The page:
I have always loved cucumbers. I find their crunchy texture and mild and refreshing flavor irresistible. It always baffles me that there are people out there that don’t like them (ahem…you know who you are ;-). I’m a HUGE fan of pickles (I’ll thank my Essenmacher roots for that!) and I love cucumbers on salads (green salads, pasta salads, etc.). I’ve also had refreshing cucumber waters and cucumber cocktails. Je
nnifer Tyler Lee also recommends Asian cucumber salad, minty cucumber salad, and cucumber tea sandwiches. All of which sound great!

Food Facts:

  • Seventy percent of the US pickle crop is made into pickles.
  • Cucumbers are composed mostly of water, making them a very refreshing option during summer.
  • The flesh contains vitamins A and C and folic acid, while the skin is rich in fiber and contains the minerals silica, potassium, magnesium, and molybdenum. [My thoughts on peeling vegetables: peeling them is just extra work AND it takes away vital nutrients, so no thanks.]
  • Good source of vitamin K and B5, phosphorous, copper, and manganese.
  •  Cucumbers belong to the same family as melons, summer squash, and winter squash.
  • Have high antioxidant and anti-inflammatory properties.
  • Are a good source of flavonoids, lignans, and triterpenes.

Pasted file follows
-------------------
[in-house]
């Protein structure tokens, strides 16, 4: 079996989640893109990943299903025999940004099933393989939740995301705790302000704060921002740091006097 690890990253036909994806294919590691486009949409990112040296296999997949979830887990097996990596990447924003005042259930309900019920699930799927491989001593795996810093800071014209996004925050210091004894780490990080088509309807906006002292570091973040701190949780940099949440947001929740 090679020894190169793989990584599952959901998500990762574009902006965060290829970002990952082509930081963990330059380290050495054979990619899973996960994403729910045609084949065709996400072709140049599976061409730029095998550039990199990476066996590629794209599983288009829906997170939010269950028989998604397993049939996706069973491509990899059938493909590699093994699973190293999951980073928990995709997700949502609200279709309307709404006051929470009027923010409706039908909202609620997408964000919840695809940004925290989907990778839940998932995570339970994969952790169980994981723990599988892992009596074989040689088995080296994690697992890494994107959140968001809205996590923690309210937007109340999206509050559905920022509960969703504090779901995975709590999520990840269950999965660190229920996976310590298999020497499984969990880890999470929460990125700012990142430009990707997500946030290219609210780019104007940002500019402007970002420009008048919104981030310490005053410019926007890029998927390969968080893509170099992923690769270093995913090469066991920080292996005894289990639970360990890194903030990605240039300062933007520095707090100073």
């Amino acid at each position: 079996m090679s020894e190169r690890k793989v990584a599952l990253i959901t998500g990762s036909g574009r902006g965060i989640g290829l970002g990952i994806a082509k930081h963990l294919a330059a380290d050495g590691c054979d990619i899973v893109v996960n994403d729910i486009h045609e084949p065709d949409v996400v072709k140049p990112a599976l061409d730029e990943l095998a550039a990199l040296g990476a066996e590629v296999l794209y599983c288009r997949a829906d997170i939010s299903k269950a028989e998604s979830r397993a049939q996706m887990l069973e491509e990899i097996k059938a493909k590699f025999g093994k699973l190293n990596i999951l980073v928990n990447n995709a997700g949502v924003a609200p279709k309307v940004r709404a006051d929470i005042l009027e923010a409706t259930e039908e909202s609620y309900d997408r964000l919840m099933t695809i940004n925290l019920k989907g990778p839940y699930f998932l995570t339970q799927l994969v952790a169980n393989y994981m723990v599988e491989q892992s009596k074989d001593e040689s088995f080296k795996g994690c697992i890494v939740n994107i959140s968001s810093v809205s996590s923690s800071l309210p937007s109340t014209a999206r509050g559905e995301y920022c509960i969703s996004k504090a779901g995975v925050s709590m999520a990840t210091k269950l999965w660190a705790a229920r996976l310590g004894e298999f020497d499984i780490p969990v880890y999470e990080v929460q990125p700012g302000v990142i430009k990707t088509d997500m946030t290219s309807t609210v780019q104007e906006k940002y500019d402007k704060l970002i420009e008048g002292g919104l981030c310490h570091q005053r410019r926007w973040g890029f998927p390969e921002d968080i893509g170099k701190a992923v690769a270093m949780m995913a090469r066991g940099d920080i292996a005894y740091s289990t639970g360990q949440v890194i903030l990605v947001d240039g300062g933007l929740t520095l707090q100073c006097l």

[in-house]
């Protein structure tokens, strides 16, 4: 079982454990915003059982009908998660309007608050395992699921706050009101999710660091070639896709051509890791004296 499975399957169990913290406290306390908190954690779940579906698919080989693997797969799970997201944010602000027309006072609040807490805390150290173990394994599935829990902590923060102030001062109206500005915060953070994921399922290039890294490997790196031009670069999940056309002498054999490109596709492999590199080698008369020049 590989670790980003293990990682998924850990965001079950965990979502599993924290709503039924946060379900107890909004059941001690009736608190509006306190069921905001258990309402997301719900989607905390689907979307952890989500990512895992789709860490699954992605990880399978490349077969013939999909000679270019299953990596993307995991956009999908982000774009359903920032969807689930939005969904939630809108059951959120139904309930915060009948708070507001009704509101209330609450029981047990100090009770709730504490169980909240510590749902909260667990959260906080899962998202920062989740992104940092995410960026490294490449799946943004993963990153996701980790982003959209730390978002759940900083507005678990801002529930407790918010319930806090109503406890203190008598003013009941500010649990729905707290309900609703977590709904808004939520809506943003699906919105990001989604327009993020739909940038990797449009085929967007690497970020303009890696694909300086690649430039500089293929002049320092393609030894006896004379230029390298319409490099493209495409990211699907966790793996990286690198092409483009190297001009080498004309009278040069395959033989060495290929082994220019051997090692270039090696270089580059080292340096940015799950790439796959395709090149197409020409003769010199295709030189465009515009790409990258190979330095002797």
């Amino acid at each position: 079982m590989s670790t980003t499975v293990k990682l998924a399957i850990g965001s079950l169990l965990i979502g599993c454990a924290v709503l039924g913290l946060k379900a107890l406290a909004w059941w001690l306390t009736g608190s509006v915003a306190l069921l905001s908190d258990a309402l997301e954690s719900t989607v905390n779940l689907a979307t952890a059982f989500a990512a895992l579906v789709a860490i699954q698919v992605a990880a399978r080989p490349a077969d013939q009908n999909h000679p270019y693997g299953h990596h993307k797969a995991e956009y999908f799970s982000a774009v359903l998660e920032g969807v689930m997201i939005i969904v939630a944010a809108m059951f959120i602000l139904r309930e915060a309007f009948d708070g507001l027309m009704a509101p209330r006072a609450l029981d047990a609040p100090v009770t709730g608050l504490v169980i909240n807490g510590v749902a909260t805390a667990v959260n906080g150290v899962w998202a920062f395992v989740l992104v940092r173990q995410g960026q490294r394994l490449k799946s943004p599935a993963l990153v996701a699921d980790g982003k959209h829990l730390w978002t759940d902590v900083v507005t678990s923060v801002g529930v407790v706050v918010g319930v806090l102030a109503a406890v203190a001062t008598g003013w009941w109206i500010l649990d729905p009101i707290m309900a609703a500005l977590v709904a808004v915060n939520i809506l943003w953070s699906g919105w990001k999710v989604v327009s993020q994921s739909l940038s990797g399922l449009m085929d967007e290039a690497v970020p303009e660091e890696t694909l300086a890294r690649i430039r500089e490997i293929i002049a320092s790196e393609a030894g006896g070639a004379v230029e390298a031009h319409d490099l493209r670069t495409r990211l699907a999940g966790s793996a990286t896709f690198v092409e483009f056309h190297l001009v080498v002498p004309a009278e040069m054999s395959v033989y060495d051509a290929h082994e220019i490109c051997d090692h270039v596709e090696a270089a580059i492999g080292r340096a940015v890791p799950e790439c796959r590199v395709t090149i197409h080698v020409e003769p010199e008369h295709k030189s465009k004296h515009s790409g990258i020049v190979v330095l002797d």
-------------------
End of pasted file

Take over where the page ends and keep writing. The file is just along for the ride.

From The 52 New Foods Challenge: A Family Cooking Adventure for Each Week of the Year, with 150 Recipes by Jennifer Tyler Lee, Encyclopedia of Healing Foods by Michael Murray, Joseph Pizzorno, and Lara Pizzorno, and whfoods.com.

The 52 New Foods Challenge – Basil

While working at the Campbell Farmer’s Market, basil was always a top seller for Tomatero. Tomatoes, strawberries, and basil always brought folks to the booth. In fact, one of my coworkers would often wave some basil through the air to release the scent to help lure them in like Yogi Bear. I love basil. I like making traditional caprese salads, basil pesto, and my awesome sister-in-law Amy, makes a watermelon caprese salad (watermelon subs nicely for tomatoes for those avoiding nightshades). Jennifer Tyler Lee suggests trying a nut free pesto – using sunflower seeds or adding fresh peaches and basil to ice cream! YUMMMY! What’s your favorite use for basil?

Food Facts:

  • Sweet basil is the variety that we typically eat, however Holy basil or tulsi is a variety that is coveted for its medicinal purposes and is native to India.
  • Excellent source of vitamins A, K, and C and maganese.
  • It is rich in antioxidants, especially carotenoids.
  • Basil’s essential oils are antifungal and antimicrobial and have been shown to inhibit the growth of bacteria and fungi.
  • It is also an anti-inflammatory and can be used to support conditions where inflammation is a factor.
  • Basil should be stored with stems in a glass of water on the counter. Putting basil in the fridge turns it black.
  • There are more than 60 varieties of basil.
  • It belongs to the mint family.
  • Some of the major medicinal uses include: digestive support, a mild sedative, headache relief, kidney support, poor circulation, and intestinal spasms.

From The 52 New Foods Challenge: A Family Cooking Adventure for Each Week of the Year, with 150 Recipes by Jennifer Tyler Lee, Encyclopedia of Healing Foods by Michael Murray, Joseph Pizzorno, and Lara Pizzorno, and Superfoods: The Healthiest Foods on the Planet by Tonia Reinhard.